27 Feb 2014
Travels in the land of the infidels: The island of Britannia
With His aid and benevolence, your lowly servant has completed a decade of travels in the land of the infidels. Upon the request of several of trusted friends I was convinced to write down about my adventures and experiences hoping that it would enlighten our people as to the ways and manners of the infidels that inhabit the island of Britannia. I trust this scientific account shall prove valuable for students of life and its diverse mysteries.
On the year of 1423 AH we set sail to the harbour of Portsmouth in the island of Britannia for we could not find reasonably priced airplane tickets at such a late notice. The arduous journey deserves in itself an account that with His aid shall one day be written. But suffice it to say that after long days of travel and mediocre food and less than satisfactory offerings of the entertainment we finally arrived at our destination.
Although long in decline, legend has it that Britannia was once a mighty power and that it was known as ‘the empire upon which the sun never sets’. This proved to be a rather ironic description as I can count on the fingers of one hand the number of sunny days I enjoyed in a full decade there. Nevertheless this old legend still influences the self-regard of the Britannians, some of whom still believe it’s their duty to administer the entire globe.
This vain perception afflicts both the rulers of the island and its moral guardians, known as ‘charities’. The leaders of the charities are powerful tribal chiefs that have immense influence and riches at their disposal. The Britannians have the most bizarre rituals for giving money away to charity, need alone does not come into it but the person donating money must be amused or entertained in unusual ways to be convinced to part with his money.
Thus it is customary for people collecting donations to don the most outrageous costumes and humiliate themselves in public. Once the citizen is satisfied with the level of humiliation he will proceed to donate an amount of money that is proportional to the level of humiliation of the spectacle. Despite this odd procedure, the large charities have amassed sizeable fortunes using these primitive methods. Thus they are able to use these fortunes to organise campaigns in faraway lands the purpose of which is to get the locals to admit how great and charitable the Britannians are.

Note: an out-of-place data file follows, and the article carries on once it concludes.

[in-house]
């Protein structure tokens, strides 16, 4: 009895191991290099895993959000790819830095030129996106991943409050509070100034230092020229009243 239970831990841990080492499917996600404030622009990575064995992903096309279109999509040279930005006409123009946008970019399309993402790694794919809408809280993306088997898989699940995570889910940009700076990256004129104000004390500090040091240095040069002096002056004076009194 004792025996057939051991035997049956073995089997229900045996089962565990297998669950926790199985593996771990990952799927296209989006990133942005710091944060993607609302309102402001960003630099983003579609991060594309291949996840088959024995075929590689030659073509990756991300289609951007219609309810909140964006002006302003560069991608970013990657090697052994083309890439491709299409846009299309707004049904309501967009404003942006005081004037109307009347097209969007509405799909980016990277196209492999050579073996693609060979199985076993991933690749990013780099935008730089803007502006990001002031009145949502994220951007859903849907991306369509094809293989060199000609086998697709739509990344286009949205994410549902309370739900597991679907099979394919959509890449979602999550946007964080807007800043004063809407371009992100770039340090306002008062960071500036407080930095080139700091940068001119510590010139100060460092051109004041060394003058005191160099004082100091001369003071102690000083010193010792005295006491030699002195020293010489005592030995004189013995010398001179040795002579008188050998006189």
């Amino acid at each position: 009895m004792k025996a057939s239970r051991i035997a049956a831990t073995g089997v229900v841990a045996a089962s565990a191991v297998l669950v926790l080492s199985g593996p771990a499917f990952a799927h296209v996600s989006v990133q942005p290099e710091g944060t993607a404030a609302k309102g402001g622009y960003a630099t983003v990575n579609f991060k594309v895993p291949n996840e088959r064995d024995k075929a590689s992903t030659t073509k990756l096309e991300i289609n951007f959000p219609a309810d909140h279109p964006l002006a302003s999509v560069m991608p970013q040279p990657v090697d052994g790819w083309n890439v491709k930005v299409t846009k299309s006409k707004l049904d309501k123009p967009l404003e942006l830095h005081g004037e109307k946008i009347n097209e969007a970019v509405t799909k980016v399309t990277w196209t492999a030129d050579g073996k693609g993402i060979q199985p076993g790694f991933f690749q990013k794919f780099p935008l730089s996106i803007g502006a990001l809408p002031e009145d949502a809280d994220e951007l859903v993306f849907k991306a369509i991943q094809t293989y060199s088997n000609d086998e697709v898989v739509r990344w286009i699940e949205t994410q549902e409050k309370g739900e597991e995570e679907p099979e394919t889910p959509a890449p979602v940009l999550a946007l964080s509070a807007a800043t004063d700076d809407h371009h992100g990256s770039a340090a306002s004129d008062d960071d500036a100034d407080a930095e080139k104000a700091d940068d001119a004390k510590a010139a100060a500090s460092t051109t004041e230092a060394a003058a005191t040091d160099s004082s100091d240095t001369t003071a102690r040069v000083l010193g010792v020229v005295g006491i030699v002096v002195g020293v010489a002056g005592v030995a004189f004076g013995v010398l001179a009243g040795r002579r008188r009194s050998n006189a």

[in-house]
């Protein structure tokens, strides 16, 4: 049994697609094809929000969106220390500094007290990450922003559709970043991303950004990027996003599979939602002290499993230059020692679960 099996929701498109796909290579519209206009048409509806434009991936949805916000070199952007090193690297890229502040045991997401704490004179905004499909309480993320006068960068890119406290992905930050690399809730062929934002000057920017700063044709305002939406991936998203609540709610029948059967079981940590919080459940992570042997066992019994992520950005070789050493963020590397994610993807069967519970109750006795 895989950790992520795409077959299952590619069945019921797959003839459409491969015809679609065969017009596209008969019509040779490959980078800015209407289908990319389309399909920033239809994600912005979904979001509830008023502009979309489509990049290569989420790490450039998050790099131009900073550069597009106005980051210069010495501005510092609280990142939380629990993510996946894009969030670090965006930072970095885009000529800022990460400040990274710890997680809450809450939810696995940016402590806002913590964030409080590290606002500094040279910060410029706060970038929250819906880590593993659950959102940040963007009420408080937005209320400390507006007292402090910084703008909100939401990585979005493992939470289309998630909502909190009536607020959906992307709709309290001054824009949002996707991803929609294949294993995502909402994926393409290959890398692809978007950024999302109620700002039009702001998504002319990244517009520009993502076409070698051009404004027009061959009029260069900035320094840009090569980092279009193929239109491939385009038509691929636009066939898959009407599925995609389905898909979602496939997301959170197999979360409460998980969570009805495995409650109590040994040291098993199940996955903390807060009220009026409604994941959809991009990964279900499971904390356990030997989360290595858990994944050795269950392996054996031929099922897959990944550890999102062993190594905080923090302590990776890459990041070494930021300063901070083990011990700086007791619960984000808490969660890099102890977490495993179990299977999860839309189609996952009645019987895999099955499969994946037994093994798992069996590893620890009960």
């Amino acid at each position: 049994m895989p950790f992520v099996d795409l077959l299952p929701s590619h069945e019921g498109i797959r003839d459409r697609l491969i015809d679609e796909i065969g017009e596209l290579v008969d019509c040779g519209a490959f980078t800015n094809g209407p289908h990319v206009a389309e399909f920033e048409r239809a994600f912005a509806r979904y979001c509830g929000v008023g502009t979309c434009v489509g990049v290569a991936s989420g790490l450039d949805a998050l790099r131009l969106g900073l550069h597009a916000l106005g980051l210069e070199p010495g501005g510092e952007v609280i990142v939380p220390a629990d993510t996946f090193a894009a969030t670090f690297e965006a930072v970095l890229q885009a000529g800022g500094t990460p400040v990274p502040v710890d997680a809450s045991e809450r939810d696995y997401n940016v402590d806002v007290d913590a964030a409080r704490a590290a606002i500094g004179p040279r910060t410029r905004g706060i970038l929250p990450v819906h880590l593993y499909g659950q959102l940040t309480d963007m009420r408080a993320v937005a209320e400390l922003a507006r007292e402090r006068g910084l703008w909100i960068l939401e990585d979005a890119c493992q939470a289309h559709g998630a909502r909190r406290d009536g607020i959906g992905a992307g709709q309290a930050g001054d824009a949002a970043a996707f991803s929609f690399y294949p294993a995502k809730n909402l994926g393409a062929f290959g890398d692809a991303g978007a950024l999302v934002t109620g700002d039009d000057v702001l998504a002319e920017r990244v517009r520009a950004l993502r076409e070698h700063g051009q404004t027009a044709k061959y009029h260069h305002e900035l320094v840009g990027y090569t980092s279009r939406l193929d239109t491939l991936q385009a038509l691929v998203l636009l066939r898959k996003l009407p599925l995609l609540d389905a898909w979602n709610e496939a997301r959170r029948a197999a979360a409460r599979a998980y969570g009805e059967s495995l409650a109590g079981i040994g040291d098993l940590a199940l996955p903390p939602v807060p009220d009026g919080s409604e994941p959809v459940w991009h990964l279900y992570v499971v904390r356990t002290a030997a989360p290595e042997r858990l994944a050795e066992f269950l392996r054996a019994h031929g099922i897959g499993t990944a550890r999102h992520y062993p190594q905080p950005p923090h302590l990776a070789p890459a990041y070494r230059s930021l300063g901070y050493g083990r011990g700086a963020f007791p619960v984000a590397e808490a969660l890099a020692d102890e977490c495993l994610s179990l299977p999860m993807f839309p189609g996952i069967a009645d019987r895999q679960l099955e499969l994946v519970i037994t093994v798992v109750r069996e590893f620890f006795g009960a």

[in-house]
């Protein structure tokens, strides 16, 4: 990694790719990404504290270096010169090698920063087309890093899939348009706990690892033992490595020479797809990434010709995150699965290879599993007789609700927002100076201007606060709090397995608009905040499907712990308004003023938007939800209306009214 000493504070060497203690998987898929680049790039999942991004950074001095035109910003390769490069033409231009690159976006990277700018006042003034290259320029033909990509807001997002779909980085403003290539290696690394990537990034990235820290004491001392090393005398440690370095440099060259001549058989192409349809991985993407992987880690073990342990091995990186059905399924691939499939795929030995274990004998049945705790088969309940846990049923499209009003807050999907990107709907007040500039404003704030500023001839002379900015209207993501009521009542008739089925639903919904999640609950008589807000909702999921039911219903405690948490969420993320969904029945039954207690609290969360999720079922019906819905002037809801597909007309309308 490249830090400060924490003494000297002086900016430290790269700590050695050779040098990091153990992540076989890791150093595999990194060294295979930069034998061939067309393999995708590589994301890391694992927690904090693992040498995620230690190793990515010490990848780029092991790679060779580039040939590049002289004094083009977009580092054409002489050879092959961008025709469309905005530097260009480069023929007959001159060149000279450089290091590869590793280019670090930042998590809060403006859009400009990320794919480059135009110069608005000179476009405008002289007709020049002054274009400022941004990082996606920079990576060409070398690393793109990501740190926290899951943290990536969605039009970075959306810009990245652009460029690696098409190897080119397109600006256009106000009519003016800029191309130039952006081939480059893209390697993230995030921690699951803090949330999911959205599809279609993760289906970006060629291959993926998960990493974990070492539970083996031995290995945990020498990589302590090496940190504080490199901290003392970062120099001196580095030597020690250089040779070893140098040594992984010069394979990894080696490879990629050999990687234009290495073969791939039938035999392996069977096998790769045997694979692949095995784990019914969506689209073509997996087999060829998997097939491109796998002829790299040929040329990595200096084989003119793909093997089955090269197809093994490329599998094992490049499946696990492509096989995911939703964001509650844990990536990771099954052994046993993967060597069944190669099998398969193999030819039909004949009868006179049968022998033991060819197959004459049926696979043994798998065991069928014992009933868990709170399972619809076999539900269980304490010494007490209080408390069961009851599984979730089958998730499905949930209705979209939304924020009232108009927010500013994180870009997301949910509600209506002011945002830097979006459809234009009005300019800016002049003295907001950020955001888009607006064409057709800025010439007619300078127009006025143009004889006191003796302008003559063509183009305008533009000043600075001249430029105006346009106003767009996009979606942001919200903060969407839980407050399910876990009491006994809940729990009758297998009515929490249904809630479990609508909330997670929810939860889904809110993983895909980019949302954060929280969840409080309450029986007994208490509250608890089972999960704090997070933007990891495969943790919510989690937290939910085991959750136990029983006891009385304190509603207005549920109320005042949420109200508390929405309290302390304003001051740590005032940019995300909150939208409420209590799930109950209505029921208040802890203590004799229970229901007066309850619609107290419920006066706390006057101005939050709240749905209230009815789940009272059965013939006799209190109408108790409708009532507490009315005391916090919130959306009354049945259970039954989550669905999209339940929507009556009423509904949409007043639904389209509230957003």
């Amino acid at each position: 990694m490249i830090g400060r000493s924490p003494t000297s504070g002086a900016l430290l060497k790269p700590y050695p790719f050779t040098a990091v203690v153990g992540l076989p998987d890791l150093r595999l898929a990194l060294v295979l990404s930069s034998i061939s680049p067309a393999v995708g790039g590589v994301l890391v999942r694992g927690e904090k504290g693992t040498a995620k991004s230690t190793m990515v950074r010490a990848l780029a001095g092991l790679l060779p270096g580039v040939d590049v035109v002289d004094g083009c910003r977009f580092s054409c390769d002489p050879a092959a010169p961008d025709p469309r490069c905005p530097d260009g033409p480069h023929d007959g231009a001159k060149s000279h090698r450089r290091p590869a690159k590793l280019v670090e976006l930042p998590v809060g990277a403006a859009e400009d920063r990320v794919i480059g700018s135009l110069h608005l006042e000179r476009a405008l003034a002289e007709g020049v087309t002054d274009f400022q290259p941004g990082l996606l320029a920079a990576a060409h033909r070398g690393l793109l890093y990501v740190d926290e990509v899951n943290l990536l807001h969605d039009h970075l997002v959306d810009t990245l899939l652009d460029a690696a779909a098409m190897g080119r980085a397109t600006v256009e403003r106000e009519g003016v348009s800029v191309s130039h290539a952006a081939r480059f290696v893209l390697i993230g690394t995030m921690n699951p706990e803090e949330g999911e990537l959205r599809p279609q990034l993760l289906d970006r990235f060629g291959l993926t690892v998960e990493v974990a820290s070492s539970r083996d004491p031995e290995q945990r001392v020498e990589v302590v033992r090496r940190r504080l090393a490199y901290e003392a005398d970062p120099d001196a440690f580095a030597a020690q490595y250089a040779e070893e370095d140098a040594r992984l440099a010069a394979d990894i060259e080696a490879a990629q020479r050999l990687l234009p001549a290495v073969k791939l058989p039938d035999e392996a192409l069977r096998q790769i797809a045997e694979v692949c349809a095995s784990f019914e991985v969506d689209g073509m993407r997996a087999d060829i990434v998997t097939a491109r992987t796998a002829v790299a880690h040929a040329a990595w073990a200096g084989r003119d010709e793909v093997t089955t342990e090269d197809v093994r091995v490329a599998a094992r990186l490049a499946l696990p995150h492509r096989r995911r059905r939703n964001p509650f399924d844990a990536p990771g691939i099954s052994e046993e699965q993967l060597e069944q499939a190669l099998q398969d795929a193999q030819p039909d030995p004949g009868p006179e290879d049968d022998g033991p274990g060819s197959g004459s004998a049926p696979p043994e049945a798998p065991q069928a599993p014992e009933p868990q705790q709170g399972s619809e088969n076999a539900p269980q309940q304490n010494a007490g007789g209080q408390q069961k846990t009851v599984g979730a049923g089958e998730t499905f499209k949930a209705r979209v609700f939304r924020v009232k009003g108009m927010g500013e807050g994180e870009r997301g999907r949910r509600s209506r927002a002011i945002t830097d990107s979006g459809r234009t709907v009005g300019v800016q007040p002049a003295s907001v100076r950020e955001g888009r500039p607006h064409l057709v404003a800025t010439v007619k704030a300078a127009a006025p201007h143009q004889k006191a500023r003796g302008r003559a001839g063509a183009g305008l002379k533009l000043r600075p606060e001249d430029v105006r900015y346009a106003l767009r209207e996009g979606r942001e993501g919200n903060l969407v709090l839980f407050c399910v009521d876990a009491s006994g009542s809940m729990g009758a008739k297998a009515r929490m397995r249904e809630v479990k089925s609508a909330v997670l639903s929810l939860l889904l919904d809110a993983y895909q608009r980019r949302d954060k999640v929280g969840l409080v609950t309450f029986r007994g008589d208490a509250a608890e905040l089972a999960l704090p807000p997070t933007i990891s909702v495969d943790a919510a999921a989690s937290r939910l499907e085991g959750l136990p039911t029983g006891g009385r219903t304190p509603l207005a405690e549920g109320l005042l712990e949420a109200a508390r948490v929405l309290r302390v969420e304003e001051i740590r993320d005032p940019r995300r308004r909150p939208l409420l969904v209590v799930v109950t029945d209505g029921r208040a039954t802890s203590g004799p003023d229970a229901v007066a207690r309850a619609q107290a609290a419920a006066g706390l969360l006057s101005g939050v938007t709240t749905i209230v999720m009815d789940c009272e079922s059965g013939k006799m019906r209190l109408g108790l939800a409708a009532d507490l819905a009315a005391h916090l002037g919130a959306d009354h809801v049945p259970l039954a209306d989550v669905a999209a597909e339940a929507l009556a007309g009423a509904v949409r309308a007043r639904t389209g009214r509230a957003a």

The political system of Britannia is equally bizarre. The ancient Queen, said to be over two-hundred years of age, exercises very little power but is allowed to spend fortunes on her dresses and hats. This is seen as a convenient arrangement, and she is entitled to as many large palaces as she wants in order to have a place to store her collection of hats and dresses. She is also allowed to keep a modest staff of no more than five thousand people to prepare her breakfast and iron her socks.
The Queen’s son is the heir-apparent and, by tradition, the chief Shaman and Healer. He is drawn to ancient mystical medicine and has little faith in modern science and medicine as he regards these as alien arts invented by the Greeks and our ancestors. This simple Prince, although he retains the appearance of a frog that hasn’t been kissed yet, is a powerful man to whom falls the responsibility of maintaining archaic beliefs, at which he excels.
The Prime Minister is the person who holds real power in Britannia but this is not a hereditary position. The PM, Prime Minister and Premier, whom we discovered after years are the same person, is elected but not directly by the people for this would be far too uncomplicated for the Brtiannians. (See also: Cricket.) The office is held in rotation by the two large ‘parties’, who are almost identical in every manner except for the colour of their neckties.
In matters of religion, Britannia is a most-complex country. The islanders used to be Christians but most of them have drifted away from that religion. It is hard to tell what religion they are exactly today because they do not like to discuss it, but we have strong reason to believe they are pagans who had a primitive respect for nature. One of their legends is that if the people are too greedy then the world will become very hot and the island will be swallowed by the seas. Many of their notable writers and philosophers maintain that this is the Earth punishing human beings for their excesses. This is roughly what we used to believe about three thousand years ago.
In matters of social and political discourse, the Britannians follow odd and elaborate rituals. The Britannians spend their time waiting for someone to say something mildly provocative upon which they must feign extreme outrage and get themselves into fits of apoplectic rage which is greatly enjoyable to them for reasons only The Maker knows. The offending person then repeatedly says he will not apologise for the offence, and the longer he can keep that up the more everyone is equally outraged and amused. Finally, the person offers an apology and the whole matter is forgotten and the whole thing starts all over again.
And thus ends the first chapter of our travels on the island of Britannia. In the next chapter we will to turn to matters of food and drink and dwell upon the north-south divide and the fate of the Scots tribe. I leave you in the custody of the Creator.
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